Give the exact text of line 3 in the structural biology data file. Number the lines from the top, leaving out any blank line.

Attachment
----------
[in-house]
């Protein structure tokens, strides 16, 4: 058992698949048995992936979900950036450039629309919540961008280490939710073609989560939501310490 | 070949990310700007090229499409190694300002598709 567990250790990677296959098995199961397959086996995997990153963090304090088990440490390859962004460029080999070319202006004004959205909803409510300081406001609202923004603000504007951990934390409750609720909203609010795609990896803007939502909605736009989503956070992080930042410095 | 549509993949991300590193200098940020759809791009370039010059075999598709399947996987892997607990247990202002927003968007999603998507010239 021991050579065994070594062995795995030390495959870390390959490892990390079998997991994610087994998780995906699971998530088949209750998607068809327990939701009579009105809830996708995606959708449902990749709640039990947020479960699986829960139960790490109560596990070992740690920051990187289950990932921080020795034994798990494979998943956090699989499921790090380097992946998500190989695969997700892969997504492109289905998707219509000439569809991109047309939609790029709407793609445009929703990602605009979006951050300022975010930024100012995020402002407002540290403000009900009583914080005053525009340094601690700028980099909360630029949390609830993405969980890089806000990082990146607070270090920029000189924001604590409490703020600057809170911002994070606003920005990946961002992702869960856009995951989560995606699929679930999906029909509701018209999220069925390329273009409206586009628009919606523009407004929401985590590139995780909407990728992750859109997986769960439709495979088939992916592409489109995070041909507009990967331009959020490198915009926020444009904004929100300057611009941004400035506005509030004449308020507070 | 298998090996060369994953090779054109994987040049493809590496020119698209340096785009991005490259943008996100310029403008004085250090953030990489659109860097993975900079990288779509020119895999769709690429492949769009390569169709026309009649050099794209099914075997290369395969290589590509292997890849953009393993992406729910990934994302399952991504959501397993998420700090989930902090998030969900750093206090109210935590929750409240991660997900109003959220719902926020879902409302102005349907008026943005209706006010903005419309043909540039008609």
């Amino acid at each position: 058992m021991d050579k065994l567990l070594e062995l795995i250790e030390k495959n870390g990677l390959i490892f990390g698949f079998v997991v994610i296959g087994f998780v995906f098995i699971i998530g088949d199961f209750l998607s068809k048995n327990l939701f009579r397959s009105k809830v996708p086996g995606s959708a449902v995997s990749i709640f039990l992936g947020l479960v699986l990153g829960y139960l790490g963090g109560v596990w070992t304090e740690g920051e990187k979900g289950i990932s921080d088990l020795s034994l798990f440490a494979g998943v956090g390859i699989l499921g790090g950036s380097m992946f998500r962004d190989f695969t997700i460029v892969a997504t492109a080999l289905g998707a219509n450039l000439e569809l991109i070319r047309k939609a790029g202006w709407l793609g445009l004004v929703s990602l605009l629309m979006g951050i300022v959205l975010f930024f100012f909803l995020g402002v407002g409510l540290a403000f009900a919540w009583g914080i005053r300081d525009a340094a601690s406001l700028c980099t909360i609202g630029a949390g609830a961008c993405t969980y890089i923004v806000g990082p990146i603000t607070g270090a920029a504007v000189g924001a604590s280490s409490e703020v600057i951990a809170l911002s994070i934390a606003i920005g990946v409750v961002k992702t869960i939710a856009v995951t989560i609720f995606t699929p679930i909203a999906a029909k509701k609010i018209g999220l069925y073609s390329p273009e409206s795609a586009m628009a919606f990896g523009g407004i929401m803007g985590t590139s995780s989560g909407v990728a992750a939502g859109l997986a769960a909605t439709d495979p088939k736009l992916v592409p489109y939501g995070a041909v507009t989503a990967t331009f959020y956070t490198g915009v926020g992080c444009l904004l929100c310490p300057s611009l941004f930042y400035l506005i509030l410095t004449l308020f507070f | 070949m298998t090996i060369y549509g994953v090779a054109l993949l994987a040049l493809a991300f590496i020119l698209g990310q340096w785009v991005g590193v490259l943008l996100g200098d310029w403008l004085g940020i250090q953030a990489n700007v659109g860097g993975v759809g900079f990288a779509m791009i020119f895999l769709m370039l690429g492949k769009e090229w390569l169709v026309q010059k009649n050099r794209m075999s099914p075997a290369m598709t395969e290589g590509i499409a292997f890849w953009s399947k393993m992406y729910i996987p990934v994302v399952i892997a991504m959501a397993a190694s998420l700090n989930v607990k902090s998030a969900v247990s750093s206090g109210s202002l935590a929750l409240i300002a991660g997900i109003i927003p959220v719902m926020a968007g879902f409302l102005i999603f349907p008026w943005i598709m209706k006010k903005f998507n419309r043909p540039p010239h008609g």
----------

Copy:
């Amino acid at each position: 058992m021991d050579k065994l567990l070594e062995l795995i250790e030390k495959n870390g990677l390959i490892f990390g698949f079998v997991v994610i296959g087994f998780v995906f098995i699971i998530g088949d199961f209750l998607s068809k048995n327990l939701f009579r397959s009105k809830v996708p086996g995606s959708a449902v995997s990749i709640f039990l992936g947020l479960v699986l990153g829960y139960l790490g963090g109560v596990w070992t304090e740690g920051e990187k979900g289950i990932s921080d088990l020795s034994l798990f440490a494979g998943v956090g390859i699989l499921g790090g950036s380097m992946f998500r962004d190989f695969t997700i460029v892969a997504t492109a080999l289905g998707a219509n450039l000439e569809l991109i070319r047309k939609a790029g202006w709407l793609g445009l004004v929703s990602l605009l629309m979006g951050i300022v959205l975010f930024f100012f909803l995020g402002v407002g409510l540290a403000f009900a919540w009583g914080i005053r300081d525009a340094a601690s406001l700028c980099t909360i609202g630029a949390g609830a961008c993405t969980y890089i923004v806000g990082p990146i603000t607070g270090a920029a504007v000189g924001a604590s280490s409490e703020v600057i951990a809170l911002s994070i934390a606003i920005g990946v409750v961002k992702t869960i939710a856009v995951t989560i609720f995606t699929p679930i909203a999906a029909k509701k609010i018209g999220l069925y073609s390329p273009e409206s795609a586009m628009a919606f990896g523009g407004i929401m803007g985590t590139s995780s989560g909407v990728a992750a939502g859109l997986a769960a909605t439709d495979p088939k736009l992916v592409p489109y939501g995070a041909v507009t989503a990967t331009f959020y956070t490198g915009v926020g992080c444009l904004l929100c310490p300057s611009l941004f930042y400035l506005i509030l410095t004449l308020f507070f | 070949m298998t090996i060369y549509g994953v090779a054109l993949l994987a040049l493809a991300f590496i020119l698209g990310q340096w785009v991005g590193v490259l943008l996100g200098d310029w403008l004085g940020i250090q953030a990489n700007v659109g860097g993975v759809g900079f990288a779509m791009i020119f895999l769709m370039l690429g492949k769009e090229w390569l169709v026309q010059k009649n050099r794209m075999s099914p075997a290369m598709t395969e290589g590509i499409a292997f890849w953009s399947k393993m992406y729910i996987p990934v994302v399952i892997a991504m959501a397993a190694s998420l700090n989930v607990k902090s998030a969900v247990s750093s206090g109210s202002l935590a929750l409240i300002a991660g997900i109003i927003p959220v719902m926020a968007g879902f409302l102005i999603f349907p008026w943005i598709m209706k006010k903005f998507n419309r043909p540039p010239h008609g």